Retirement…the word itself is likely to make you smile. After all, it represents a time in your life when you can finally prioritize things according to your wishes, rather than squeeze what’s important to you around the edges of a demanding work schedule.
The retired life calls to mind peace and quiet, more time with family, not having to answer to anyone, and the freedom to shape your days based on your interests and passions. Of course you’re smiling!
But for some couples, this idealized vision is just that: a vision. While many couples do ultimately enjoy settling into a more relaxed lifestyle, the worker-retiree transition can place undue stress on a marriage or relationship. And with any major life change, it’s a good idea to educate yourself about potential problems so that you can better weather them down the road.
Marriage and Retirement: 3 Retirement Pitfalls to Avoid
1. Expecting a smooth transition
Life is a series of transitions, and the passage from employment to retirement is one of the most major. Because we tend to arrange our lives around long-standing routines and activities, any change (positive or negative) can be disruptive. For a significant portion of your life, you shaped your days (and part of your identity) around work, whether you liked your job or not. To undo this pattern can be emotionally disorienting.
This disruption intensifies if you’ve enjoyed your career—for many people, work imbues life with meaning and importance. And suddenly not having work can feel like a huge loss for you. Understanding the impact these changes are having on you (and your relationship) is key to adapting to this next stage of life.
Assuming that retirement “should” be a smooth transition, and believing there’s something wrong with you or your marriage if it isn’t, can prevent you from dealing with these issues in an effective manner.
2. Clashing views of retirement
Too many people make the error of assuming that they share the same vision of retirement with their partner—without ever discussing what their expectations are as a couple.
In my couples counseling practice, I’ve seen the following pattern play out for many retired couples:
The newly retired spouse/partner starts to place greater demands for time and attention on the other partner, expecting him/her to now forgo long-standing routines, hobbies and friendships in an effort to create a new life together as a “retired couple.”
The other spouse/partner resists these demands as s/he fights to hold onto personally meaningful routines. Power struggles are likely to arise as the retired partner attempts to change the relationship dynamic while the other partner attempts to maintain the pre-retirement status quo.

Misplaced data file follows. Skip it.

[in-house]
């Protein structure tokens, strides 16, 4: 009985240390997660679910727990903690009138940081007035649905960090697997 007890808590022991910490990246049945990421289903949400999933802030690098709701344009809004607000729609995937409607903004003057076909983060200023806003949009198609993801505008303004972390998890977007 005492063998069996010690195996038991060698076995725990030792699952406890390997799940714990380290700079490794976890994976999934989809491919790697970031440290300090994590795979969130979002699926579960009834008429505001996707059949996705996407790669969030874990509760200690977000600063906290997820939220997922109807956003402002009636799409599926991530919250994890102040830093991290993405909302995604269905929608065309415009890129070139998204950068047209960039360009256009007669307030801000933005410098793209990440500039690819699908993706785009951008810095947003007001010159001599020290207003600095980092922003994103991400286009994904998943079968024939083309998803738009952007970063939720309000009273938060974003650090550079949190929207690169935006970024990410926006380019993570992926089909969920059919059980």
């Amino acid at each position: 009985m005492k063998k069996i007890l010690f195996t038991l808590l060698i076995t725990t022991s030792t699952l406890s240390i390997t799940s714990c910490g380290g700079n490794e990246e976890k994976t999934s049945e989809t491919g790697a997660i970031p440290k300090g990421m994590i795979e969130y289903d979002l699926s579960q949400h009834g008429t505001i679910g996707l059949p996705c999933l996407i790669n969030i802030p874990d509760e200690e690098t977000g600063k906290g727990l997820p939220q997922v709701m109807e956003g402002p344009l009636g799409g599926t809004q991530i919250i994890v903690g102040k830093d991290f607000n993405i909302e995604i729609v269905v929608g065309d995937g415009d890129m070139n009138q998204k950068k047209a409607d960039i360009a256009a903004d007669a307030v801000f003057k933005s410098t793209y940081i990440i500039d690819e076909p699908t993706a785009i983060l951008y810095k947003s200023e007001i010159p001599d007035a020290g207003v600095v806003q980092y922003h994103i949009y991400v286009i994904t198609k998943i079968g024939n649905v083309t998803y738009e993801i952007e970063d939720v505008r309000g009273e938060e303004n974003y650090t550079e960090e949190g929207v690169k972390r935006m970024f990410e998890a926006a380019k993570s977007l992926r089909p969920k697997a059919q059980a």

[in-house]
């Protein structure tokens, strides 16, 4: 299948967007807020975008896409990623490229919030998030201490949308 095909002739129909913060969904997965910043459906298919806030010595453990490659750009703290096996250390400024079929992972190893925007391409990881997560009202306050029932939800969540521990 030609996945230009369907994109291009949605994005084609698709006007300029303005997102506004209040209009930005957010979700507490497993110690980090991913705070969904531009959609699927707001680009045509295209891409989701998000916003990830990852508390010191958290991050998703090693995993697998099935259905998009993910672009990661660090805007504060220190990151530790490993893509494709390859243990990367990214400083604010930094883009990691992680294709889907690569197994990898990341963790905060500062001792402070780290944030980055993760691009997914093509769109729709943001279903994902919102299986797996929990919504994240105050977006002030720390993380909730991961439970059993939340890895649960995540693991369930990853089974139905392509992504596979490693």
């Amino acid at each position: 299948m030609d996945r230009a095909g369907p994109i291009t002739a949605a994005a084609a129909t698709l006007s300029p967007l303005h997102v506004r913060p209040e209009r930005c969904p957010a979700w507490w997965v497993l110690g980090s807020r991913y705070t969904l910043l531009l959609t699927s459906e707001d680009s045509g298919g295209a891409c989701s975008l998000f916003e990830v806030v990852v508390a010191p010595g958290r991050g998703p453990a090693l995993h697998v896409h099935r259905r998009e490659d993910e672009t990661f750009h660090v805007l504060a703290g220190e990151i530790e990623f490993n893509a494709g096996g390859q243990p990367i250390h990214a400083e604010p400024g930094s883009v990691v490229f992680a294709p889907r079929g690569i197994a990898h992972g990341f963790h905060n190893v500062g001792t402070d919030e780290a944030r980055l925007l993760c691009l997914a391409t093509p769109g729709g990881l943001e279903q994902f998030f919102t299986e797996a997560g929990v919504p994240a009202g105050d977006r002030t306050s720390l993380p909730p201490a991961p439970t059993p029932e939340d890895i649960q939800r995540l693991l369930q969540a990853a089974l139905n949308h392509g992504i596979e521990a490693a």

Another common discrepancy couples face comes when one partner believes retirement should involve lots of “doing” (i.e., travel, volunteering, new hobbies, structured activities), and the other has been looking forward to the time when s/he could blissfully and consciously do nothing at all.
Without effective communication and a mutual understanding of what is unfolding, and without the desire to negotiate different mindsets (instead of fight them), resentments and conflicts are likely to intensify.
3. Drifting without a plan (unless the plan is to “drift” as a couple!)
The fact is, some of us don’t do well when faced with large chunks of unstructured time. And we may not realize this about ourselves until we’re at a loss for how to occupy days that suddenly feel quite long.
One goal of retirement might be for you and your spouse/partner to find shared activities and friendships that bring meaning to your life—for some people, without this plan in place, retirement can start to feel like a chore instead of an exhilarating, well-deserved stage of life.
Creating a retirement-plan with your spouse/partner can be enriching and can give your relationship the direction it needs to keep moving forward.
Most couples plan financially for retirement without planning for how retirement will impact the marriage/relationship. It’s important to remember that retirement is much more than a financial plan.
The couple-retirement plan that you and your partner create should include time for you each to pursue your individual interests and, of course, time together to create opportunities for growth and emotional bonding. In this way, you mutually shape your present as well as eagerly anticipate your future.
Retirement is full of potential for couples. It’s important to remember that realistic expectations and effective communication can help you and your partner navigate the terrain of this new and exciting phase of your relationship.
Here’s to a joyful retirement!
Richard Nicastro, PhD Licensed Psychologist
1006 Rock Street, Ste 101 Georgetown, Texas 78626
(Richard Nicastro, PhD is a licensed psychologist in Georgetown, Texas with over twenty years’ experience. He specializes in marriage/couples counseling and men’s issues.)
(Featured photo courtesy of Ambro at FreeDigitalPhotos.net)